Terrapin Rye Pale Ale - Good golly Miss Molly. This was really bad. I think it might perhaps best be used to blast away the hard water ring stain in the toilet. 0 stars
Wildflower Witbier - You'll have to look down at the bottom of the Emma Key's restaurant review to get the scoop on this one. It was interesting and did taste like flowers or perhaps perfume. I don't see serving this one up to the barbecue boys though. Just not very manly to say the least. 3 stars
Certainly don't feel duty bound to serve beer or any spirits at your barbecue party or grill out. You do not want to corrupt our local sweethearts. Most of the North Carolina barbecue joints don't even have beer on the menu. You typically have to hit a home pig pickin' out in the country for beer with barbecue. Then, it may be in a cooler hidden away from Grandma and other teetotalers.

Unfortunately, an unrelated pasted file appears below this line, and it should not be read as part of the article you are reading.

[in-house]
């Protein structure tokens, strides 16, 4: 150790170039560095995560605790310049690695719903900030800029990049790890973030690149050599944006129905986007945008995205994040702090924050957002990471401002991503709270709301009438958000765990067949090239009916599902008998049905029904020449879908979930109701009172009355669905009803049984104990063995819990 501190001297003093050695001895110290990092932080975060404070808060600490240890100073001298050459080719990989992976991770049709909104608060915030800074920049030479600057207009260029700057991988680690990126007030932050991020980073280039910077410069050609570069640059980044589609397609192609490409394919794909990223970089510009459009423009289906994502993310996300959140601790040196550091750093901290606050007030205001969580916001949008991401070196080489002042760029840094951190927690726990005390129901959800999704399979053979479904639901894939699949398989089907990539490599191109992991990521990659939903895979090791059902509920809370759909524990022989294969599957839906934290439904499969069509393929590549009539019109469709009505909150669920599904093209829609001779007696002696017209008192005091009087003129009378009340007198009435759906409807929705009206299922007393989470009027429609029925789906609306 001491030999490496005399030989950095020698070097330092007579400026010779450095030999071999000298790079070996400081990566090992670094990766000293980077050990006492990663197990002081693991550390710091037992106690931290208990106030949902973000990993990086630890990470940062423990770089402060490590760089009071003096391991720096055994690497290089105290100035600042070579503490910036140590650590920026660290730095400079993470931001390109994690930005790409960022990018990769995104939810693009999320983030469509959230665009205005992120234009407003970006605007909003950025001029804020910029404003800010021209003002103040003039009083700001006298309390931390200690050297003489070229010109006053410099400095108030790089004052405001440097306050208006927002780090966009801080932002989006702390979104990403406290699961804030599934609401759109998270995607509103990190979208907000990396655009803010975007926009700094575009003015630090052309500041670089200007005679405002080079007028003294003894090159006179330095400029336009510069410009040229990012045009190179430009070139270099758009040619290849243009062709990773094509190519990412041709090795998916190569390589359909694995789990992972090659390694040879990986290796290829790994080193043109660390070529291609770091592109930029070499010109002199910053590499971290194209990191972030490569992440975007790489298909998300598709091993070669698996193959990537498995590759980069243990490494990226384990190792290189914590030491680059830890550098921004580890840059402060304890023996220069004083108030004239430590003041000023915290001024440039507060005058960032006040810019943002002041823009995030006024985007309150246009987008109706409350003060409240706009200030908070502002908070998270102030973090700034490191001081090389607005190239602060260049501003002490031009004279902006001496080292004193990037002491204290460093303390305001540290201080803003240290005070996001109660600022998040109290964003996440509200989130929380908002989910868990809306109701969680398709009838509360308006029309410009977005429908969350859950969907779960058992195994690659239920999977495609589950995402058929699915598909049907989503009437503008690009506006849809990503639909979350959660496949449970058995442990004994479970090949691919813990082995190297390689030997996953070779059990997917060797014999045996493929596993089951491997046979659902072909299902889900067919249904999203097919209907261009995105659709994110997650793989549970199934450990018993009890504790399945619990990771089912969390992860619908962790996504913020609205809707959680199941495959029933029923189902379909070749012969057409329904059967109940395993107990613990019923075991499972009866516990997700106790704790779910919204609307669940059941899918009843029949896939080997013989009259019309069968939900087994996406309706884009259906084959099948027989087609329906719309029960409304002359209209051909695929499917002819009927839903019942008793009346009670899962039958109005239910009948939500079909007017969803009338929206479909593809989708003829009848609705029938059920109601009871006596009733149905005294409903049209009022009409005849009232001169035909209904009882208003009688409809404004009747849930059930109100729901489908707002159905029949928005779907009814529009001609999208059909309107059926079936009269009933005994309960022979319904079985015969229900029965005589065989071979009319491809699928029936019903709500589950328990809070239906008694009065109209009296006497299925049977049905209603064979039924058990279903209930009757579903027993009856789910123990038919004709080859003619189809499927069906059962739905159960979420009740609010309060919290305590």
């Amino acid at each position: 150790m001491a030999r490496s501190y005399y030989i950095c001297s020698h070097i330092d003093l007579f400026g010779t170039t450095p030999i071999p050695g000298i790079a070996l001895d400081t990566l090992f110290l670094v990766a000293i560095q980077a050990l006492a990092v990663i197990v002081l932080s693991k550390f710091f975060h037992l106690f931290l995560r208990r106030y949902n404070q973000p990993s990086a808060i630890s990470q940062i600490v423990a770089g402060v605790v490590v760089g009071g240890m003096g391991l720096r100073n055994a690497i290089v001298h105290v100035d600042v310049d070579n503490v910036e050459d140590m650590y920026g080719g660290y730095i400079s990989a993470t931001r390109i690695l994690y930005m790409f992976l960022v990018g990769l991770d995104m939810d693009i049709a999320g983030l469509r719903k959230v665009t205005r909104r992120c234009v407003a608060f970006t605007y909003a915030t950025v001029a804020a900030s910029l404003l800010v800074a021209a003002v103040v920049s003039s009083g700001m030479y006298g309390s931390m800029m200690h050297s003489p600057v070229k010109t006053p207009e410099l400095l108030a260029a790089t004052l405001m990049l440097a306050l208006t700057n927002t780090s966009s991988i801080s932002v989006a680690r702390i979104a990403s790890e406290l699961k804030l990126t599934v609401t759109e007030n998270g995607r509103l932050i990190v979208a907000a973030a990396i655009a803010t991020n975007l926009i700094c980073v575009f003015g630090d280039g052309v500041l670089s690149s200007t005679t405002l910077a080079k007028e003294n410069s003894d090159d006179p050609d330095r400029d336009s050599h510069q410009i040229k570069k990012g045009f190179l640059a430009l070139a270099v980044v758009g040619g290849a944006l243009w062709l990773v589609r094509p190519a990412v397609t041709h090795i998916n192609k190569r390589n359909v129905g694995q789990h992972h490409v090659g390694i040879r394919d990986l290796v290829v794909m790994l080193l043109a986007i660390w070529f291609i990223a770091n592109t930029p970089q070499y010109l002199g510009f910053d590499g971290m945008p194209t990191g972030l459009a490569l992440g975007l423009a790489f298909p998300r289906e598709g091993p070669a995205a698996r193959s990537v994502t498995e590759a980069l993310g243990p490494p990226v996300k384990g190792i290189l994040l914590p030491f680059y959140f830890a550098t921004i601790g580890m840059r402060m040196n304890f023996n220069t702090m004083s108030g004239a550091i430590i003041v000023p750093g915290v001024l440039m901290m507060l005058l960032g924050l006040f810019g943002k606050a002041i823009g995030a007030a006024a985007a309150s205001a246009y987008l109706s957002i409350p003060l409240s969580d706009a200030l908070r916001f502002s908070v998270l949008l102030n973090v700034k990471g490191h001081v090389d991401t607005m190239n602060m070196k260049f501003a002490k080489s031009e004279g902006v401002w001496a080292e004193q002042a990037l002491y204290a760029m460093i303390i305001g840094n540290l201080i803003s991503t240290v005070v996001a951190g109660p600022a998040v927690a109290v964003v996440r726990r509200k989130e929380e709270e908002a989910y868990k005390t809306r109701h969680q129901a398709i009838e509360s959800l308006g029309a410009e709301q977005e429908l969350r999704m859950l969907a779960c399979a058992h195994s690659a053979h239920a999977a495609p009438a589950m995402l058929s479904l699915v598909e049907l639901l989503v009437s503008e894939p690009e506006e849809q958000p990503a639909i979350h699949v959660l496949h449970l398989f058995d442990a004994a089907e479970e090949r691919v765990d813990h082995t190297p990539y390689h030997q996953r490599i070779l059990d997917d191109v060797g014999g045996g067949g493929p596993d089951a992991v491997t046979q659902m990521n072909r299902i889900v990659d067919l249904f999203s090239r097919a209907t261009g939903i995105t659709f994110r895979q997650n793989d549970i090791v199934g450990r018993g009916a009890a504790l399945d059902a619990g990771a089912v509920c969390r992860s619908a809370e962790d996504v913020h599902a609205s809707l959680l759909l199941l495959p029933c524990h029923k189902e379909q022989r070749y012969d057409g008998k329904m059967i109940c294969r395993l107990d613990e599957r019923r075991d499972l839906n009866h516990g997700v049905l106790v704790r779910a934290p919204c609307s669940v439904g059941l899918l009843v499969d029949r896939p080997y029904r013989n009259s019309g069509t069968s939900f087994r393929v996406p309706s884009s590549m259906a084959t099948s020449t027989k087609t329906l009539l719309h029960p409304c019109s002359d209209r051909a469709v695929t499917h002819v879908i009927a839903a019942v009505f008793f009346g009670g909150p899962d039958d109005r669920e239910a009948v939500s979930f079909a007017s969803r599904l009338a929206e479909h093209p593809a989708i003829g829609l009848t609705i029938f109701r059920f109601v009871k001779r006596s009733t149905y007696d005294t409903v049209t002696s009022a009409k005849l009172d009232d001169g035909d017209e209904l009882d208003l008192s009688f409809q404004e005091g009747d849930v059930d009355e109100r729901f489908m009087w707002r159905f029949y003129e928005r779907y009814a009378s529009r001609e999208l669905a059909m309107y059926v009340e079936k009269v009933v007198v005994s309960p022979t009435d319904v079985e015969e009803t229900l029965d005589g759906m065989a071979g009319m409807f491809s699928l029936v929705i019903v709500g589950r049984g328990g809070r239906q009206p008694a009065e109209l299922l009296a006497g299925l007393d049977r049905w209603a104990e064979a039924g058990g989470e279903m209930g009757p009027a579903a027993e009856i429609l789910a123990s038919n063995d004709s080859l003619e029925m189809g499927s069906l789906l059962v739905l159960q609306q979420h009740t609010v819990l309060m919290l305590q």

Sweet tea goes down great with barbecue or at a grill party, but my number one pick for a barbecue beverage would be Cheerwine which is a soft drink made right here in Salisbury, North Carolina. That's a rocking great soda pop and goes down perfect with pork barbecue.
Tuesday, March 15, 2011
Tonight I decided to grill wok red skinned potatoes and carrots to go with some rib eye steaks that are always a favorite around here.
The potatoes were kind of big, so I quartered them so they would not take FOREVER to grill. The carrots were the lazy girl's baby carrots in the bag and ready to serve. I really should have gone to the IGA to get full sized carrots, but it's raining out and cold, so I decided to use what I had on hand.